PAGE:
What’s going to be particularly telling is that when presented with these examples, you’ll play the same card that the people were evil, and therefore judgment regarding
It’s not about how evil you are, but about how *big* you are. Ghaddafi, and this Bitcoin exchange operator, hurt enough people to get the attention of the Fed. It’s a high bar. If you swindle 3 or 4 people by selling them Bitcoin and they lose their money, they’re not coming after you. Little fish aren’t worth the money it takes to investigate and prosecute.
Privacy doesn’t exist, whether you’re hiding from the Fed, or from Google. They just don’t care enough, until you make enough people angry, to get notic
I’ve said it once, I’ve said it at least half a dozen times. Probably more. The only way left to get rich with bitcoin is to open and exchange and disappear in to the night with the funds.
So you have nothing new to say and are fishing for easy karma
That’s like saying the only way to get rich at a casino is to operate the casino. Safer bet? Sure. Good idea? Yup. But insanely hard to setup. But you can also visit a casino with a ton of cash, bet big, and lose it all, or get rich.
BTC is a high-beta investment vehicle that has almost no resemblance to its original ostensible aim of being a currency.

But you can also visit a casino with a ton of cash, bet big, and lose it all, or get rich.

But you can also visit a casino with a ton of cash, bet big, and lose it all, or get rich.
Since casinos can invariably kick you out for any reason, and their main reason is “taking too much of the casinos money”, you are not getting rich. Bet limits, and big guys in suits make sure that winning big is not an option. Gambling is all about the thrill, don’t cha know?
Weird how the people making the regulations have net worths hundreds of times greater than their publicly paid salaries.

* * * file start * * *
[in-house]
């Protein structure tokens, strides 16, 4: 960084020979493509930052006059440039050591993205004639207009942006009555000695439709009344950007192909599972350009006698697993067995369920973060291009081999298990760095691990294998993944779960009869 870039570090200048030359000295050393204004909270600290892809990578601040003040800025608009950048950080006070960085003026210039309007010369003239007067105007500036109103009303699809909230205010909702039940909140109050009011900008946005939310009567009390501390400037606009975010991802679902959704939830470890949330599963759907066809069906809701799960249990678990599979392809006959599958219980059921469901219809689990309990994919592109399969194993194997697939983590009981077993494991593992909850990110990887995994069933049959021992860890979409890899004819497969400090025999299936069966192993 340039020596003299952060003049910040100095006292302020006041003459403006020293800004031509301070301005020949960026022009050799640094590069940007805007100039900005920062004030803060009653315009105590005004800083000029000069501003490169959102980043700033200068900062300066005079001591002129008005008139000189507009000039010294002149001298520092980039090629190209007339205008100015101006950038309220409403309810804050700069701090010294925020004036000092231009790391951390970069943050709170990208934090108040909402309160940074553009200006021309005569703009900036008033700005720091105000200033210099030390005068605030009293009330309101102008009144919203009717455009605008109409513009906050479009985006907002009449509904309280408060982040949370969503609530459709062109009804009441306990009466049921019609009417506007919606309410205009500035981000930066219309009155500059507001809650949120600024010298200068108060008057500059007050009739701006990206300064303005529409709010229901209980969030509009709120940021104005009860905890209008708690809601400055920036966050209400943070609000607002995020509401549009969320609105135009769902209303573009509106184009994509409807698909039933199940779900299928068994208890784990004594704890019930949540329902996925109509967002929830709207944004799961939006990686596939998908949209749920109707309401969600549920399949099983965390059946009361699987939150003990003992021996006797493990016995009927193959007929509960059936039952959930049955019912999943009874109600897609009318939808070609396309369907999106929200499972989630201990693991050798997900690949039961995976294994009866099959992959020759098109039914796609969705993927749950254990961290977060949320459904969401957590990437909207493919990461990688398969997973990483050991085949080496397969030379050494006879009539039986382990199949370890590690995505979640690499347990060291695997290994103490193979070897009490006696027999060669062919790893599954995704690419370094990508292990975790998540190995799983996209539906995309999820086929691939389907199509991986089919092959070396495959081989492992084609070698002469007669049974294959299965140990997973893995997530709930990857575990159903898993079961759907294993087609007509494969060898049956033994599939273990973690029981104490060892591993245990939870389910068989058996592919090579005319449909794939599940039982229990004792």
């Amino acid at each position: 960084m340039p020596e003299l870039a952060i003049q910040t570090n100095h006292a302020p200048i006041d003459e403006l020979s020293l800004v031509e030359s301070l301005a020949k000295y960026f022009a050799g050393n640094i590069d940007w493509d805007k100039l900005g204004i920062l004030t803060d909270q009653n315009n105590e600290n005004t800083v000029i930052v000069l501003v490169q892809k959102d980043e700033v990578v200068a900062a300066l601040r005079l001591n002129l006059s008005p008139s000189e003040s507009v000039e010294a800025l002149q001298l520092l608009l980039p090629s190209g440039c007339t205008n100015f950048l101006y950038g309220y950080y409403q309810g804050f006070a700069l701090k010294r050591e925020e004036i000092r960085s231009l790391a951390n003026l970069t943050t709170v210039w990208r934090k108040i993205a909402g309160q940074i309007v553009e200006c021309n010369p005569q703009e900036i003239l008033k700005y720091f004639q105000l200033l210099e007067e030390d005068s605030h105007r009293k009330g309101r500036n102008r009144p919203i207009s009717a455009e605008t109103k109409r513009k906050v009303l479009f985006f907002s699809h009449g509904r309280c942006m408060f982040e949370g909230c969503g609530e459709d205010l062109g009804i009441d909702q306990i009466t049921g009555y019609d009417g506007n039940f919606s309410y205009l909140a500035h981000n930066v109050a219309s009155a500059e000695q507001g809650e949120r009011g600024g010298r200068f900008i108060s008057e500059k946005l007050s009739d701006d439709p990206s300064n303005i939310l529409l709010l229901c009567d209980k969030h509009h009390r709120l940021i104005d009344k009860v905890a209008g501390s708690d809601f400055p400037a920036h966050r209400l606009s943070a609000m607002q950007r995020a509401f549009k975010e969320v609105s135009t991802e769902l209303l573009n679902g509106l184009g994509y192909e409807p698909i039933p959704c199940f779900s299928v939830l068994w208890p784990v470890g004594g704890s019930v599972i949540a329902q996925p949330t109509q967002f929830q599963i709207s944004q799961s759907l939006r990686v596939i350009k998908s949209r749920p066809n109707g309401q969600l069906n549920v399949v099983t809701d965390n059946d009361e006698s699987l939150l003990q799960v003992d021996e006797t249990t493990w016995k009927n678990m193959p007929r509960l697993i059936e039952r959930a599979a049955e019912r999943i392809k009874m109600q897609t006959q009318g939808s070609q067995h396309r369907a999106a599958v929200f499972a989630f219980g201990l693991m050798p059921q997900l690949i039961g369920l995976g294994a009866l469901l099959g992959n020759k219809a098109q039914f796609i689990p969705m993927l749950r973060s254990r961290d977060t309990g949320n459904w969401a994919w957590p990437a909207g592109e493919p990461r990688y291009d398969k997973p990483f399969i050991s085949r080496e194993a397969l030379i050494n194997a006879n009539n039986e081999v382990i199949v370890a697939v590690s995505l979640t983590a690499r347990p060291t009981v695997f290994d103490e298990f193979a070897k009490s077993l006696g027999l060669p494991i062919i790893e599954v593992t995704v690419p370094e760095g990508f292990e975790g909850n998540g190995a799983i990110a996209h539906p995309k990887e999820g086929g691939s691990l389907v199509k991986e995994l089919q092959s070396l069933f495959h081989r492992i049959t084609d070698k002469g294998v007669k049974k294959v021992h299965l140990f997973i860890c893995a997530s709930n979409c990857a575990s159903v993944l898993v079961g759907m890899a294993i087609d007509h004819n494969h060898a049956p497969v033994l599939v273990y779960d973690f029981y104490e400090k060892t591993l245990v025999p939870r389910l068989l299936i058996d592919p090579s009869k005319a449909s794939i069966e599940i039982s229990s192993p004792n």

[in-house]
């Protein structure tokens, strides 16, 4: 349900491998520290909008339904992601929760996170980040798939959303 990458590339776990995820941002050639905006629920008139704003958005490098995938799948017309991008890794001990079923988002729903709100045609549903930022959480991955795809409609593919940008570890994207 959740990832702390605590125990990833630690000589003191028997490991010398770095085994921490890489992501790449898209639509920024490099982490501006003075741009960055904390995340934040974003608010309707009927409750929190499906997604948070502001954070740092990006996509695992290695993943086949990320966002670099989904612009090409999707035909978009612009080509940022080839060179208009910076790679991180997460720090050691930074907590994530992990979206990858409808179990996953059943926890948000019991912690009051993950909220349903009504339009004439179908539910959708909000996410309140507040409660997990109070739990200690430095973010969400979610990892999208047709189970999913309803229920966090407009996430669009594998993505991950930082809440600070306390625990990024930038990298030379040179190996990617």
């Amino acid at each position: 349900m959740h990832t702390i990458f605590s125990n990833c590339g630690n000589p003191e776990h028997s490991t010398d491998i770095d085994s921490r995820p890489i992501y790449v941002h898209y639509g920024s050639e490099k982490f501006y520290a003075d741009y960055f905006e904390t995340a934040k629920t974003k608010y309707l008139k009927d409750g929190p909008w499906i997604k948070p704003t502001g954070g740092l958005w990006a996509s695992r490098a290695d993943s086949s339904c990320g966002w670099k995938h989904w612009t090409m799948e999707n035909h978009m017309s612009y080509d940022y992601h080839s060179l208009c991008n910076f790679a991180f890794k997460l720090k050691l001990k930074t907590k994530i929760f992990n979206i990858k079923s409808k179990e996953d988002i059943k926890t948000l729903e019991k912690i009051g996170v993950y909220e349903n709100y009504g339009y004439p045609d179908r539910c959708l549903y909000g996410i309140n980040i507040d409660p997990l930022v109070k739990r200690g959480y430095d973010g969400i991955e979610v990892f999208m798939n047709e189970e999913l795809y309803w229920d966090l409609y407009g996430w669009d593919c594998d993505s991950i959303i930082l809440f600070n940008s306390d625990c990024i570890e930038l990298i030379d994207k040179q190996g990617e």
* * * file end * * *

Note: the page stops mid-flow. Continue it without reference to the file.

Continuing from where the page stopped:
Technically you just described the internet.
What science fiction have you written?
If you’ve fleshed out even one single character as well as any of the characters in Red Mars, I’ll eat YOUR hat.

Last month, one of the victims described herself as a lonely widow who got scammed by a man she met on a dating site. At his instruction, she sent $300,000 to Freeman, wiping out her life’s savings.

Last month, one of the victims described herself as a lonely widow who got scammed by a man she met on a dating site. At his instruction, she sent $300,000 to Freeman, wiping out her life’s savings.
Yep. That’s not only running a bitcoin exchange.

That said 8 years in prison seems insane.

That said 8 years in prison seems insane.
i know a little bit more about what has actually been going on, here. Ian is part of the “Libertarian” Movement (self-governance), and the FBI and the U.S. Government have been looking for ways to take him down for years. at several of the regular meetings he holds for people he has been approached to get bitcoin for buying drugs. they are so ridiculously transparent about it and quite obviously and blatantly “sting entrapment” agents that i heard he even told them so, as he was asking them to leave.
it would not in the least bit surprise me if many of these “victims” also turned out to be “sting entrapment”, but also, just as sadly, it would not surprise me if they were actually real. this is one of the dark sides of anonymous financial transactions: people are not doing their *own* Due Diligence, and they’re not properly thinking things through. it’s a transistion: we’re *so used* to being “Mummy’ed” by Governments telling us “yes this transaction is safe” that of course people when they think cryptocurrency is the same as fiat currency, they fall flat on their faces.
honestly i am astounded that anyone would put USD 300,000 through bitcoin to someone they have *never met*, and it sounds so ridiculously unlikely and suspicious that my opinion is that it’s a sting operation.